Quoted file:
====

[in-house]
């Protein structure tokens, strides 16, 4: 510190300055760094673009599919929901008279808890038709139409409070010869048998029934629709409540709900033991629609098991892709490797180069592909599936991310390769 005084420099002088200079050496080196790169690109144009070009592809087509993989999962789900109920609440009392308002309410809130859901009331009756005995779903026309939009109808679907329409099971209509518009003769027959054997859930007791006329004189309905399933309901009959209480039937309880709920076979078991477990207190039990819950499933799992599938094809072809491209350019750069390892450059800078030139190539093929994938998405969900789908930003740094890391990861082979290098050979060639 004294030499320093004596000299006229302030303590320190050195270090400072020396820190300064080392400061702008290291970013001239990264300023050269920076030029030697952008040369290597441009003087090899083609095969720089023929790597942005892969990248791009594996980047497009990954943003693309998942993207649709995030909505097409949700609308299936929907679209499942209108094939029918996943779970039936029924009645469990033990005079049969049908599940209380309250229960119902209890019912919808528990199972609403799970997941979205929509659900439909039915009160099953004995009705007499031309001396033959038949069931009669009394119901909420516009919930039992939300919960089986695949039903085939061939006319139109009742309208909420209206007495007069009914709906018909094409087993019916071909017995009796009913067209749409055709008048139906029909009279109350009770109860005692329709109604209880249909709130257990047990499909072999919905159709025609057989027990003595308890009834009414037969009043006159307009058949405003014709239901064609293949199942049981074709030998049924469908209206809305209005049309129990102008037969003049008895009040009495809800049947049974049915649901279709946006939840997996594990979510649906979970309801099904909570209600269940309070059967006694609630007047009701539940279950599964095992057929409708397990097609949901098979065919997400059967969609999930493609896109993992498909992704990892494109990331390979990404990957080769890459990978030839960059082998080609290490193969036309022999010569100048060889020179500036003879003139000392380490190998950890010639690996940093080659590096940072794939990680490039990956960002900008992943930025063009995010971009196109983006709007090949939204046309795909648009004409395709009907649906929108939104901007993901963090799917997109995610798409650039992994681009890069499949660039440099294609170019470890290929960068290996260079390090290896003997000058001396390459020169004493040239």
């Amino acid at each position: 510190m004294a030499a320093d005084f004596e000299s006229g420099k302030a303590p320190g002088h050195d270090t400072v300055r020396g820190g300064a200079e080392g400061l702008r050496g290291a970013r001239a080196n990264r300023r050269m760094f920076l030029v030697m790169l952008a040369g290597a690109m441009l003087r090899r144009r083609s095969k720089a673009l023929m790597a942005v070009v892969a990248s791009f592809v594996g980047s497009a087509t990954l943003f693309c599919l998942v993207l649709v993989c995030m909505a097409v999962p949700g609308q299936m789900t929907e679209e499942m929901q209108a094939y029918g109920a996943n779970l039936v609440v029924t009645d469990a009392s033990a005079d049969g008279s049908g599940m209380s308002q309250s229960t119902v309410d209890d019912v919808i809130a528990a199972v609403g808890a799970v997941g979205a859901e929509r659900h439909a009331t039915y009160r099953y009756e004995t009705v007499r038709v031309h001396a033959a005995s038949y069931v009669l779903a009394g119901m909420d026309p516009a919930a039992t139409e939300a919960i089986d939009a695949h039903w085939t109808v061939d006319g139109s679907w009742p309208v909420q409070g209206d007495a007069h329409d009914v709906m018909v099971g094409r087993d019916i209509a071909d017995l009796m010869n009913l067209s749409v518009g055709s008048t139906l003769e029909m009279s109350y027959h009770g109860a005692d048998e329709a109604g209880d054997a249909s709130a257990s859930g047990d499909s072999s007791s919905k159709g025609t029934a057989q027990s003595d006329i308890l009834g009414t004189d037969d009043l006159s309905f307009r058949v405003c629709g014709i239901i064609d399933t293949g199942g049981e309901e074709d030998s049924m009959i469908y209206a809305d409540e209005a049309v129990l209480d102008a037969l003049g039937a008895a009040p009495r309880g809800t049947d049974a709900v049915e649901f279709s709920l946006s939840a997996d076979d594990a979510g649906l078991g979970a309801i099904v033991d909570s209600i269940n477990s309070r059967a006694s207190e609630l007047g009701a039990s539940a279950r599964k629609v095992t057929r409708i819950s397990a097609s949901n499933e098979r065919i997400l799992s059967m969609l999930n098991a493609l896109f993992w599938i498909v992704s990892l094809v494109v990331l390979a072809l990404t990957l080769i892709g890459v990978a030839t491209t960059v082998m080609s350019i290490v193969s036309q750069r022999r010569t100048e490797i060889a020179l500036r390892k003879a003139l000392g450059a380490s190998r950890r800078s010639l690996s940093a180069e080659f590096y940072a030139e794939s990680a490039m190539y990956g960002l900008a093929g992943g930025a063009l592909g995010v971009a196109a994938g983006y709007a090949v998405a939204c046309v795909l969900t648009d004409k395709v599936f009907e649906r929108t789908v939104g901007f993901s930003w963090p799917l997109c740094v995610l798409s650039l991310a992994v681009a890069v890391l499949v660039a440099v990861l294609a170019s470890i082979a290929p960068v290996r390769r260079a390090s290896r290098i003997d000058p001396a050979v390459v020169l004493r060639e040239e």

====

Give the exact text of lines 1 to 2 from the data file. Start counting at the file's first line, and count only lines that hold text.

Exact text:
[in-house]
């Protein structure tokens, strides 16, 4: 510190300055760094673009599919929901008279808890038709139409409070010869048998029934629709409540709900033991629609098991892709490797180069592909599936991310390769 005084420099002088200079050496080196790169690109144009070009592809087509993989999962789900109920609440009392308002309410809130859901009331009756005995779903026309939009109808679907329409099971209509518009003769027959054997859930007791006329004189309905399933309901009959209480039937309880709920076979078991477990207190039990819950499933799992599938094809072809491209350019750069390892450059800078030139190539093929994938998405969900789908930003740094890391990861082979290098050979060639 004294030499320093004596000299006229302030303590320190050195270090400072020396820190300064080392400061702008290291970013001239990264300023050269920076030029030697952008040369290597441009003087090899083609095969720089023929790597942005892969990248791009594996980047497009990954943003693309998942993207649709995030909505097409949700609308299936929907679209499942209108094939029918996943779970039936029924009645469990033990005079049969049908599940209380309250229960119902209890019912919808528990199972609403799970997941979205929509659900439909039915009160099953004995009705007499031309001396033959038949069931009669009394119901909420516009919930039992939300919960089986695949039903085939061939006319139109009742309208909420209206007495007069009914709906018909094409087993019916071909017995009796009913067209749409055709008048139906029909009279109350009770109860005692329709109604209880249909709130257990047990499909072999919905159709025609057989027990003595308890009834009414037969009043006159307009058949405003014709239901064609293949199942049981074709030998049924469908209206809305209005049309129990102008037969003049008895009040009495809800049947049974049915649901279709946006939840997996594990979510649906979970309801099904909570209600269940309070059967006694609630007047009701539940279950599964095992057929409708397990097609949901098979065919997400059967969609999930493609896109993992498909992704990892494109990331390979990404990957080769890459990978030839960059082998080609290490193969036309022999010569100048060889020179500036003879003139000392380490190998950890010639690996940093080659590096940072794939990680490039990956960002900008992943930025063009995010971009196109983006709007090949939204046309795909648009004409395709009907649906929108939104901007993901963090799917997109995610798409650039992994681009890069499949660039440099294609170019470890290929960068290996260079390090290896003997000058001396390459020169004493040239």